SHK Fund Management, a unit of Sun Hung Kai in Hong Kong, is marketing a US mortgage-backed securities fund for the second time. It first introduced the fund last summer as the first (and so far only) product under its alternative investment division, raising $220 million. But the fund's returns failed to meet its targets. Now SHK has brought out the fund's New York-based manager, both to explain and to raise new funds, because this strategy is designed to take advantage of the current difficulties in the US economy.
Although offered to regional investors under the SHK name, the fund is actually managed by Michael Farrell, chairman and CEO of Fixed Income Discount Advisory Co. (Fidac), which is a $28 billion mortgage-backed securities specialist.
Farrell is in the midst of a regional tour to meet investors and talk about the environment in the US right now.
Essentially, the ultra-low interest rate environment was bad for the MBS investor. As the 10-year Treasury bond rate fell as low as 3%, Americans took advantage of this to refinance their homes. This meant they were paying off their previous housing loans early.
An investor like Fidac holds mainly MBS issued by FreddieMae and FannieMae, America's two giant mortgage-backed securities issuers. The paper is rated AAA, so investors don't have to worry about whether they'll get paid back every penny. Rather, the risk is when they get paid. Early prepayment hurts the yield because the interest on the principal diminishes, and it also means that homeowners are switching out of high interest-rate loans into lower ones. So all that refinancing meant Fidac's portfolio wasn't reaping the rewards it expected. Its target return of 350-500 basis points above the 10-year Treasury suffered over the past year and returned only 250-300bp over.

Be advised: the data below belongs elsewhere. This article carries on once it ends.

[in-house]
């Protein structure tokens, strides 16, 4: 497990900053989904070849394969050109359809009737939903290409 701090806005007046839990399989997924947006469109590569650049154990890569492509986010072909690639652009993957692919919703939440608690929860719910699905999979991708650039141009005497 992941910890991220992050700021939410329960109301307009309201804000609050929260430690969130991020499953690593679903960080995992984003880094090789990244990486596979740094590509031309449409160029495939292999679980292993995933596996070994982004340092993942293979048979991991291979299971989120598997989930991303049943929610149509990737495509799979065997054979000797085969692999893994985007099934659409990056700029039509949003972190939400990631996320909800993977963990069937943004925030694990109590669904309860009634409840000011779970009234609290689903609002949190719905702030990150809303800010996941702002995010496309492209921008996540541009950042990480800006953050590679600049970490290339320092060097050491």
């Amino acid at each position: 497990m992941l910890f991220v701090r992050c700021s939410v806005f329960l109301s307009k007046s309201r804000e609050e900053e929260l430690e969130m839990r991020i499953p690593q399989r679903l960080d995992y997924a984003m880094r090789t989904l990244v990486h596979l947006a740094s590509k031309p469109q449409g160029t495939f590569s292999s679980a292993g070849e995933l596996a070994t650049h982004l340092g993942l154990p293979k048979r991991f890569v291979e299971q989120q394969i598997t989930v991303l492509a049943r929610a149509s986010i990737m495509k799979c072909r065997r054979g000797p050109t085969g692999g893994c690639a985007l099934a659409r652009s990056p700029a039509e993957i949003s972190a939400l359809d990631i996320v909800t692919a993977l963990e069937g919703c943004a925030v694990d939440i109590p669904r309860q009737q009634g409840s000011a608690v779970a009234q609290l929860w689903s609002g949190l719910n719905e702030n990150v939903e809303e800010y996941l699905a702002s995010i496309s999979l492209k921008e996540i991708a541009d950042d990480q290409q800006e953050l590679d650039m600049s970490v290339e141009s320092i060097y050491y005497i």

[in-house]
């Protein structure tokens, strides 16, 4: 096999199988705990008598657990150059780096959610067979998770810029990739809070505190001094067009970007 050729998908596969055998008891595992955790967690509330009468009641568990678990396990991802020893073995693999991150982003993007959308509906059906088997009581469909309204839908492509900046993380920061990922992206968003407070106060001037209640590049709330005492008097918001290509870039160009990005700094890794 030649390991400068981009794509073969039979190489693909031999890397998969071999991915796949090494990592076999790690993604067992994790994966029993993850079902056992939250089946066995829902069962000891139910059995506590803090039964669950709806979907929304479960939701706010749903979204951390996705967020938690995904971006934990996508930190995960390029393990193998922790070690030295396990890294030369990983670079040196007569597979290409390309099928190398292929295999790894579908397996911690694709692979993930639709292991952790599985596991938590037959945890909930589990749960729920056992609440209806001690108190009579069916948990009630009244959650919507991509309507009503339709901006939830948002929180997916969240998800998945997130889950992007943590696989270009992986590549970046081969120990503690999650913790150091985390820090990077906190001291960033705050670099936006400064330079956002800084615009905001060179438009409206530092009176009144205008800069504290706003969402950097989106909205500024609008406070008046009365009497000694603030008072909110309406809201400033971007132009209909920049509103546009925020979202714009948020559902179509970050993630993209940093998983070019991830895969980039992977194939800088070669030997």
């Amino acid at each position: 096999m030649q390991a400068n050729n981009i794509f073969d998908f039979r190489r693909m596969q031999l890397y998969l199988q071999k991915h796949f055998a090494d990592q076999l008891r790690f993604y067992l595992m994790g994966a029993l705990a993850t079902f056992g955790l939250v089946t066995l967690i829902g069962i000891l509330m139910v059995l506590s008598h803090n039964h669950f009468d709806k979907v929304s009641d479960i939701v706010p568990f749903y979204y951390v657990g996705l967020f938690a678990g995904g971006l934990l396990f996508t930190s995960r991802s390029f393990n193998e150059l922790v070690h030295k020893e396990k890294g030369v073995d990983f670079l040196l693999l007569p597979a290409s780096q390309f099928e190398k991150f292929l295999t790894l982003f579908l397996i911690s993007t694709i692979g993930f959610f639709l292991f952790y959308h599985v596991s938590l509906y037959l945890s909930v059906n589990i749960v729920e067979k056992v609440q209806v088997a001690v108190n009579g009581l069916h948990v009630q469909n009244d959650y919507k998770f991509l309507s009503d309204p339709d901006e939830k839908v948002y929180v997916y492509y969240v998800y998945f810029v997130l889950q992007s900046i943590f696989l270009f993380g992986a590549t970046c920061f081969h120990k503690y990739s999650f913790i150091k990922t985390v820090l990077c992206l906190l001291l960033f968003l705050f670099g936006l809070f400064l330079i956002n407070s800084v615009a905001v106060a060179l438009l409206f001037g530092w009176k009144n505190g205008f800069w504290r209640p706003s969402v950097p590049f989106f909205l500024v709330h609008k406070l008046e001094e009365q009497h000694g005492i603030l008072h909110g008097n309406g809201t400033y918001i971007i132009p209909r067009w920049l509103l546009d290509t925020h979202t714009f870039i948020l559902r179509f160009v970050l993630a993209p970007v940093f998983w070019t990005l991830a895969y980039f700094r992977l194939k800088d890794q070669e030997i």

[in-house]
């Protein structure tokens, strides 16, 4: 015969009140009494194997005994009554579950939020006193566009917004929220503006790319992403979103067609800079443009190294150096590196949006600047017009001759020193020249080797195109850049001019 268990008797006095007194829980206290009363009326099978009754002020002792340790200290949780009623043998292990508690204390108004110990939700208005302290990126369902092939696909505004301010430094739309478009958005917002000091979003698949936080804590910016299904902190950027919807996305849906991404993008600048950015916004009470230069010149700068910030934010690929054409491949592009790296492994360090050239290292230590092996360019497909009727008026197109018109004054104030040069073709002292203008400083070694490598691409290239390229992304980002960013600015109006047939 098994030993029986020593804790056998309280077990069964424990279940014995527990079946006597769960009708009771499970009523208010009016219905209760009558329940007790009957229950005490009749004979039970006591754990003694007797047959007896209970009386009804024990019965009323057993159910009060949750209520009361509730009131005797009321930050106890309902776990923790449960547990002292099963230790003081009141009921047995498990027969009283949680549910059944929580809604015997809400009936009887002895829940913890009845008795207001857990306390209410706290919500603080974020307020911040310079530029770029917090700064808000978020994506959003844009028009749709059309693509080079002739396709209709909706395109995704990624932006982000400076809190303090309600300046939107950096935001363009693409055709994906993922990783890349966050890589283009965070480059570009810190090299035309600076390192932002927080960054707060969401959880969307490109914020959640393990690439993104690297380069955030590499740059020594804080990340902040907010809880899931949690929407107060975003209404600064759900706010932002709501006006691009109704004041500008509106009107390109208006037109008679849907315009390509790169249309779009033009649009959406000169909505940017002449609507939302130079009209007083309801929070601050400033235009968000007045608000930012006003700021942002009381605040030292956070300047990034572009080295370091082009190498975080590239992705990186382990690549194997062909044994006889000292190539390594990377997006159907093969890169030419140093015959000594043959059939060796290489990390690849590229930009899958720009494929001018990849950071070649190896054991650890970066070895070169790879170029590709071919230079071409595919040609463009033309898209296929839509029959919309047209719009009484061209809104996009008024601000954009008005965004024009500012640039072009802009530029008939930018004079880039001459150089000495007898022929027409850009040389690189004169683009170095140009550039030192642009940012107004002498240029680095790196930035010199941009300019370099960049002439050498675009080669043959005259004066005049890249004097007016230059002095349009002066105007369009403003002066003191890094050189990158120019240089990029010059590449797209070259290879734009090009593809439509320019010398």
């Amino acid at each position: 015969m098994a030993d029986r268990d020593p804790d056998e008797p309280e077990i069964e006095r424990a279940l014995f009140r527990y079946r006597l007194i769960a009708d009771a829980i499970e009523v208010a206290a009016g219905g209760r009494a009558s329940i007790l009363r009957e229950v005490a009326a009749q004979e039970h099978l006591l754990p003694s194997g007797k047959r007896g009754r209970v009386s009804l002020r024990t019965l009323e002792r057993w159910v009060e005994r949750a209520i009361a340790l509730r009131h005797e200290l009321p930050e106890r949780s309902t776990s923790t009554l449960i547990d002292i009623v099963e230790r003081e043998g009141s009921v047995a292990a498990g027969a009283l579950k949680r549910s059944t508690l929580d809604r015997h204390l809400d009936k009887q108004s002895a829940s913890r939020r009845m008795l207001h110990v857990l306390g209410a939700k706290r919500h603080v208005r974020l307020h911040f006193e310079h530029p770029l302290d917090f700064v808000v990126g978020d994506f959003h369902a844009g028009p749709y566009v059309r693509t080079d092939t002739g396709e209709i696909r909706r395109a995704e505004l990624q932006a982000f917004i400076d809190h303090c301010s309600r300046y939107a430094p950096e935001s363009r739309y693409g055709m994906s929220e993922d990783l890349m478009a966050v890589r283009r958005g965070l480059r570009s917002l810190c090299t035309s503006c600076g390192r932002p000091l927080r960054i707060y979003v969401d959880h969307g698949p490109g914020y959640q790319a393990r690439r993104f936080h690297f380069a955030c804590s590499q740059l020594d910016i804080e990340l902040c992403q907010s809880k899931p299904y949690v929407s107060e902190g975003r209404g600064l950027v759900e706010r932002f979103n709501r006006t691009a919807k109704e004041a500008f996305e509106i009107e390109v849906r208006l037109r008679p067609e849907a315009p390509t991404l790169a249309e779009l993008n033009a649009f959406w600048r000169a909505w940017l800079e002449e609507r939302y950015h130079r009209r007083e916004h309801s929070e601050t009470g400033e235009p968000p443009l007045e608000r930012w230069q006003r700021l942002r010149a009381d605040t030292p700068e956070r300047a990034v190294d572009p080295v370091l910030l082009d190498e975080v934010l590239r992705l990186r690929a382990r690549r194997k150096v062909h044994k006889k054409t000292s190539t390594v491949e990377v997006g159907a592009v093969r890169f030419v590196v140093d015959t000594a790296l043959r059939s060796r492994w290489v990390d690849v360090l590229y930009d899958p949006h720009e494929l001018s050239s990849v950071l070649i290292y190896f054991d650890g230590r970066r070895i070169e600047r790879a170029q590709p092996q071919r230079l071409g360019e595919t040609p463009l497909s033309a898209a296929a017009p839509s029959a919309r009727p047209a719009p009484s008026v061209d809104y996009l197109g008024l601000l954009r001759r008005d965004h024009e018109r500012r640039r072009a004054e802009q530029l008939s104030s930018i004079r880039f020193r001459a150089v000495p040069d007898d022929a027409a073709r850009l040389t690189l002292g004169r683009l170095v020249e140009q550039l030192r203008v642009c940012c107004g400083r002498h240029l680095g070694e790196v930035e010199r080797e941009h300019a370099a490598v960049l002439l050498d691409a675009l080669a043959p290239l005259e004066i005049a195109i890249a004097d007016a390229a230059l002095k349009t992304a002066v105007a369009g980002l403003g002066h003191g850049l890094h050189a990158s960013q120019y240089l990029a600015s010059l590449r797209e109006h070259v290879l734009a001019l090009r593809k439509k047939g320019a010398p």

That is now changing, however, because 10-year Treasury rates in the US snapped back in June to 4.5%, and that's dampened refinancing activity. "Going forward we'll be getting higher dividends," Farrell says.
He explains his strategy works best against a steep yield curve. The Bush administration's creation of a record-sized budget deficit has prompted the Federal Reserve to raise 10-year rates in order to allow the US to compete to attract international capital, which helps the MBS investor.
Moreover, continuing low utilization of capacity in the US, the easing of the short-term Feds funds rate to combat rising unemployment, and persistent deflation, combine to enforce that trend. This means that US borrowers will be paying their mortgage loans later than sooner. "It's not good for my country but it's good for my business," Farrell says.
Fidac is adjusting its asset allocation toward a more aggressive stance, which means buying more fixed-rate mortgage-backed securities. The portfolio it runs for SHK, however, is of a defensive nature, meaning no more than 15% can be in fixed-rate MBS. Currently the portfolio has 7% in fixed, so it still has room to move. Currently 93% is invested in mortgages adjusted on a yearly rate, and in monthly floaters that reset off one-month Libor.
Farrell says one difference he's noticed among Asian investors is that they understand the warning signs now surfacing in the United States - because the signs are all too similar to those preceding the Asian financial crisis in 1997. "If in 1997 you knew what was coming, what would you have done?" Farrell says. "Sell property and stocks, and hold bonds and cash."
He sees a similar situation in the US, where the housing market, which has protected America from the worst of the stock market crash, is ready to pop. The Fed has tried to soften the impact by cutting rates to stimulate the housing market, but that tactic has played itself out. The benefits of the Bush tax cuts are one-offs, diluted by the concurrent cuts in state government budgets. The last option for the government is to lower the Fed funds rate (short-term rates) which, combined with rising rates on the 10-year, would make the yield curve steeper - and raise the income for holders of US agency MBS.